Collection of autograph letters signed to the dedicatees of The Magician's Nephew.1963 Stock Code: 134030
NotesA remarkable and rich archive of 29 autograph letters from C. S. Lewis to the Kilmer children, dedicatees of The Magician's Nephew. This highly desirable archive is the most extensive collection of letters by Lewis to have come to market in recent years.
The letters, three of which are unpublished, were written over nine years from 1954 to 1963. Lewis's correspondence with the American family (ten children in all, of whom eight are mentioned in the first letter) began in when Lewis's most prolific American correspondent, the poet Mary Willis Shelburne (1895-1975), sent him a bundle of letters and drawings by the children related to the Narnia series. Their father, Kenton Kilmer, had assisted with the publication of a book of poetry by Mary Shelburne, and she was a family friend. Nicholas Kilmer later recalled: "Lewis was absurdly generous in his responses to our lettersWe could not believe then, and I still cannot believe, with what care he read and answered our letters, and how successfully he labored to find something in them to respond to" (Ford, Companion to Narnia). Lewis replied to each of the children's letters with comments on their pictures. He continued to correspond with them, and dedicated The Magician's Nephew, the penultimate volume of the Narnia books, to them.
The letters contain references to his Narnia books and other writings, advice on schooling, and discussions on religion, and include a significant comment on the fate of Susan in the series ("she is left alive in this world at the end, having by then turned into a rather silly, conceited young woman. But there is plenty of time for her to mend, and perhaps she will get to Aslan's country in the endin her own way", 22 January 1957). Two of the boys, Hugh and Martin, continued a separate correspondence with Lewis as they grew up.
The letters formed the core of Lewis's book Letters to Children, published in 1985. "As Lewis was writing the first of his Narnian tales, he was certainly aware that Christianity had begun to slip quietly into his story. But it was only after reflection that he began to see 'how stories of this kind could steal past a certain inhibition which had paralyzed much of my own religion in childhood. 'Why did one find it so hard to feel as one was told one ought to feel about the sufferings of Christ? I thought the chief reason was that one was told one ought to. An obligation to feel can freeze feelings.... But supposing that by casting all these things into an imaginary world, stripping them of their stained-glass and Sunday School associations, one could make them for the first time appear in their real potency? Could one not thus steal past those watchful dragons? I thought one could.' These concerns that filled Lewis's mind when he wrote his children's books were evident when he answered his letters from children. A kind man, he was never more compassionate than when he wrote to young people. He remembered well the fears, questions, and joys of childhood, and he understood his young correspondents. Lewis met them on 'common, universally human, ground' and they responded" (introduction, C. S. Lewis Letters to Children).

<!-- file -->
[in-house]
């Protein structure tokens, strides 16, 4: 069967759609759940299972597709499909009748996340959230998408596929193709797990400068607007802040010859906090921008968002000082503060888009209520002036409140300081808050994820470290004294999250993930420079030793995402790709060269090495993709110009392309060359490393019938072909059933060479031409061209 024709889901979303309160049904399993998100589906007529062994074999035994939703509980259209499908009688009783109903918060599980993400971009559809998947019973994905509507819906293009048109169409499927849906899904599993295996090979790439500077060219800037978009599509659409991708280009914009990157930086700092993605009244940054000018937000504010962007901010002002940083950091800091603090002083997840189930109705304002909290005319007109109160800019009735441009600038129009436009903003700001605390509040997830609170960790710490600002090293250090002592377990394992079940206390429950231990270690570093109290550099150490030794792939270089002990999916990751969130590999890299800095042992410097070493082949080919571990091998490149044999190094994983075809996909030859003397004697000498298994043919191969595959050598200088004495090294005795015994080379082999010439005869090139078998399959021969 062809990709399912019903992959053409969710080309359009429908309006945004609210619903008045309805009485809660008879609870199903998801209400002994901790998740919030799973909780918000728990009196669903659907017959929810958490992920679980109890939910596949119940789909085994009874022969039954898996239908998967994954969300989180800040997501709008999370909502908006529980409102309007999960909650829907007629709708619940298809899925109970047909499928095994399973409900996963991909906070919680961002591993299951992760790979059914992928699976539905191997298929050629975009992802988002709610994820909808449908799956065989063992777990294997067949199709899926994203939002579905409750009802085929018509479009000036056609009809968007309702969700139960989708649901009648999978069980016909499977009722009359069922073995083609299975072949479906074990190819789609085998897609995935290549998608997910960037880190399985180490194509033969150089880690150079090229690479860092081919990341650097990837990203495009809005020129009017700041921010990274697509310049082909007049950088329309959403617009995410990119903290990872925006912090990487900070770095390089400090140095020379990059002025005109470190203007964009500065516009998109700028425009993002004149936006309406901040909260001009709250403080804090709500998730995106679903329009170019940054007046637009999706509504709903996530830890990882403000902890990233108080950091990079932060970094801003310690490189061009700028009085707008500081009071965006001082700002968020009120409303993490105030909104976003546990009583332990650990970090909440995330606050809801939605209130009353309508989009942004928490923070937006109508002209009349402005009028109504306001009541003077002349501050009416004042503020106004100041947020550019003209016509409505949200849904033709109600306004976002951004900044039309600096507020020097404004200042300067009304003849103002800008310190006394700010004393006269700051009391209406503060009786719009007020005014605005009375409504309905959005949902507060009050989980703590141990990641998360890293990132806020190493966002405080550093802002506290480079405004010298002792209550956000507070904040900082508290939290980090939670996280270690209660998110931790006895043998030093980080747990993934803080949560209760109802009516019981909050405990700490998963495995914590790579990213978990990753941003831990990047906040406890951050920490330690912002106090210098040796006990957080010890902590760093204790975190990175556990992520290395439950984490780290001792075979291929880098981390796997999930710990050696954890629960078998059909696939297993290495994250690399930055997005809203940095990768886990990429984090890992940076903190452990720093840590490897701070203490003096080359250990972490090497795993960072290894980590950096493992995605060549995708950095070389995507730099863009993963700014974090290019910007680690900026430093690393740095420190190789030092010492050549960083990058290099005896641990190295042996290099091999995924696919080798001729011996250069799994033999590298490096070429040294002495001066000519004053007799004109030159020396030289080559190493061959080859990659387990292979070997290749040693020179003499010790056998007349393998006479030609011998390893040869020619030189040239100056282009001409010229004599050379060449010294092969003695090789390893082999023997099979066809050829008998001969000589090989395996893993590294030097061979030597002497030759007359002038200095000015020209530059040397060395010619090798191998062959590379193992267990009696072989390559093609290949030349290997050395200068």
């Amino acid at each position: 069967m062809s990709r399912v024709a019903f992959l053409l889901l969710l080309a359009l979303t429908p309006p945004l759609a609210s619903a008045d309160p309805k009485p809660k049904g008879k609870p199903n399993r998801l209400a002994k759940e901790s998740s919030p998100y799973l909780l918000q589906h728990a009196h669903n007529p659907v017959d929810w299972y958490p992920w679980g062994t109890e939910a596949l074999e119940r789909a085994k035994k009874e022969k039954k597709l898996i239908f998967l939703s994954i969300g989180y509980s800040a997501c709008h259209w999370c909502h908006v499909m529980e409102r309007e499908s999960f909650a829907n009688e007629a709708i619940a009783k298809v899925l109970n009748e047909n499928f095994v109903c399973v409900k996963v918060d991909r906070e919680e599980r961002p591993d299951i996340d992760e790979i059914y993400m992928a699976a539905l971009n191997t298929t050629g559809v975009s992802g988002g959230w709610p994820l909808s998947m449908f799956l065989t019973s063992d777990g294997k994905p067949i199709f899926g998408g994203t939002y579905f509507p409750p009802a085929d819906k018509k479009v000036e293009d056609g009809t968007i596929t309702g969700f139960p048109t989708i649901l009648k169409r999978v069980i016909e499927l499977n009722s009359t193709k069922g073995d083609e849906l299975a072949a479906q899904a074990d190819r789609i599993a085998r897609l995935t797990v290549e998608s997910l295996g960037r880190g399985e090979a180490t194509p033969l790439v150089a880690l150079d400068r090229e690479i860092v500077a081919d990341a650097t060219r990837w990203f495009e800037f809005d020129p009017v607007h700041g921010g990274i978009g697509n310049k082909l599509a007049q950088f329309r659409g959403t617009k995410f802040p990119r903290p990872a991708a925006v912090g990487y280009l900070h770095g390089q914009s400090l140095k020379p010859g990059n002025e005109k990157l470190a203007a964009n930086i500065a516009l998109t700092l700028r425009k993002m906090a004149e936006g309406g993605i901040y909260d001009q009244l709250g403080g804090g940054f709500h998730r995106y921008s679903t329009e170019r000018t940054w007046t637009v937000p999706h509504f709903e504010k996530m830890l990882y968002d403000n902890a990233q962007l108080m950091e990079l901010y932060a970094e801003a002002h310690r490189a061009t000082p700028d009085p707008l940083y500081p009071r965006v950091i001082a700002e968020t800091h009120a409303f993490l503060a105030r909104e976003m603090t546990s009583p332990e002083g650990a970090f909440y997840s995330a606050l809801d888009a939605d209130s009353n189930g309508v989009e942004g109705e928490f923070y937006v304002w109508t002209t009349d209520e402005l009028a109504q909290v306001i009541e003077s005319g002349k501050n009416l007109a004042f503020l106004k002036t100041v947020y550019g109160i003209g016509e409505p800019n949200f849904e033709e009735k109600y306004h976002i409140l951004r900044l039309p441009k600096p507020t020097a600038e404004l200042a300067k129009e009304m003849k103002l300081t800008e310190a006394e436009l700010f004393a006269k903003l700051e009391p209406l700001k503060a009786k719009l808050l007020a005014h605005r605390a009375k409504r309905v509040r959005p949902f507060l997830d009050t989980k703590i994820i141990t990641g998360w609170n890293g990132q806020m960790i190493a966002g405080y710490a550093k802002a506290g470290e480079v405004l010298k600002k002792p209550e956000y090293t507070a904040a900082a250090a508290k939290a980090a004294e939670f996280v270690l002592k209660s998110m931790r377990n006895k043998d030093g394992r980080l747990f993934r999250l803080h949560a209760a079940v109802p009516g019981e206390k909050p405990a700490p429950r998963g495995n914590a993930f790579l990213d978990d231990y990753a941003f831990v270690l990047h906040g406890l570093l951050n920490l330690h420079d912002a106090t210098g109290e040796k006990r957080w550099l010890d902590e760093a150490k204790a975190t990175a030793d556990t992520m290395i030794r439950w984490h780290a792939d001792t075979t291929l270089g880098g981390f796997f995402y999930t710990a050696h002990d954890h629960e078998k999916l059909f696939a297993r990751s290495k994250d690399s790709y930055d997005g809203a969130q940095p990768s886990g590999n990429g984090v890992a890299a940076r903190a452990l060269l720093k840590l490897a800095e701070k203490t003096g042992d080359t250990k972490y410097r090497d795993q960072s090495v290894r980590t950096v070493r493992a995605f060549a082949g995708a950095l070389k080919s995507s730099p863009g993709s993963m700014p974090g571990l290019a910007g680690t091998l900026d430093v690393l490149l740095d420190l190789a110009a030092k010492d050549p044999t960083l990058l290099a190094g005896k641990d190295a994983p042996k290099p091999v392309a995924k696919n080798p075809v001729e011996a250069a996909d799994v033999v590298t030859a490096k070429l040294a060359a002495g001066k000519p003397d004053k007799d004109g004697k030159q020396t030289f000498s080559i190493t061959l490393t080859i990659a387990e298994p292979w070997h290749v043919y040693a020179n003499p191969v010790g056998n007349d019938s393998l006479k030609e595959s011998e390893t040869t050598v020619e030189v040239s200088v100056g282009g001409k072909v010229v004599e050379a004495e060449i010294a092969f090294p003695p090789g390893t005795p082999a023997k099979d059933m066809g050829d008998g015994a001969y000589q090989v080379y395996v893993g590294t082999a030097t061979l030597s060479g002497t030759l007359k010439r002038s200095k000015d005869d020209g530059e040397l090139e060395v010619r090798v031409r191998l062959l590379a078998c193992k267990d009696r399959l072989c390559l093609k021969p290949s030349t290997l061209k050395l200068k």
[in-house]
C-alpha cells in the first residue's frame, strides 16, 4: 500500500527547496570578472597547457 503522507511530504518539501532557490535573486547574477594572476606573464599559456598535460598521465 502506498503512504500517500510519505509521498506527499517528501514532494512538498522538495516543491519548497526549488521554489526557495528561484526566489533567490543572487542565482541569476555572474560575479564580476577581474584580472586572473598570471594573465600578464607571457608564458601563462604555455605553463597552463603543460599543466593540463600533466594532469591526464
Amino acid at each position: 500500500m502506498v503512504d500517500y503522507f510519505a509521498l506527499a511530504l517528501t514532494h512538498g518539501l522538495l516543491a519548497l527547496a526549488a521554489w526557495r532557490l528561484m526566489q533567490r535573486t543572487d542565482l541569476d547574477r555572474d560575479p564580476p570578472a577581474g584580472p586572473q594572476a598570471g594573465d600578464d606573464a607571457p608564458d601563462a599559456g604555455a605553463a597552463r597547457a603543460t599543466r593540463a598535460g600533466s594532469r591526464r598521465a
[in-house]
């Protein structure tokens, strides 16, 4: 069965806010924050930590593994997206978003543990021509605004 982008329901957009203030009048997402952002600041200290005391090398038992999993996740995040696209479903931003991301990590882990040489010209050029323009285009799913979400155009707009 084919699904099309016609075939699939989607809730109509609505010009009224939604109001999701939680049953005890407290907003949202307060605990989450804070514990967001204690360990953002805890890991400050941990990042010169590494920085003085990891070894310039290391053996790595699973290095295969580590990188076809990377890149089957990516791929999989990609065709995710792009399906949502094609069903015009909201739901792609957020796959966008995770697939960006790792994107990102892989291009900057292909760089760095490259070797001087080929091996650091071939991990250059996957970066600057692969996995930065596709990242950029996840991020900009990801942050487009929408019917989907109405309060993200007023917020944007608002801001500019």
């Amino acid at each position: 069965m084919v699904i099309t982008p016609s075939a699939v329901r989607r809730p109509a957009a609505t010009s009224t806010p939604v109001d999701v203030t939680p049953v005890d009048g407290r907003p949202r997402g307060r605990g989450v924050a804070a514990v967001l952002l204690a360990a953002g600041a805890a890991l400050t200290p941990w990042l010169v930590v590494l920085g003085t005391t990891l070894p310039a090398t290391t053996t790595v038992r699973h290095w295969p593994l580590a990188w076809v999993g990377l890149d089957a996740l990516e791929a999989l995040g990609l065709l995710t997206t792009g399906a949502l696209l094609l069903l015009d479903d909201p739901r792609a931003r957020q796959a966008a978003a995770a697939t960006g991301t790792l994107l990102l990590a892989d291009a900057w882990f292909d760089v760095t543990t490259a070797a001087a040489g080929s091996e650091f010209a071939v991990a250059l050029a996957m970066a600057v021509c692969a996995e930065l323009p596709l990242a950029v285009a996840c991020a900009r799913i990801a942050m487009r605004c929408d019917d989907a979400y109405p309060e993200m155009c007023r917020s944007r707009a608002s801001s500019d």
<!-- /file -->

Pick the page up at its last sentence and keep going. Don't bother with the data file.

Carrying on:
Together 56 items, comprising: 23 autograph letters signed and 6 typed notes signed (written from Magdalen College, Oxford; The Kilns, Kiln Lane, Headington Quarry, Oxford; and Magdalene College,Cambridge); and 27 of the original mailing envelopes, addressed to: 5201 North 16th Street, Arlington, VA; R.F.D. 4 Box 83, Vienna, VA; 411, Windover Avenue, Vienna, VA, USA; and Theological College, 401 Michigan Ave, Washington, D.C.
In excellent condition, the letters bright and clean, with folds for mailing; envelopes a little creased or soiled.
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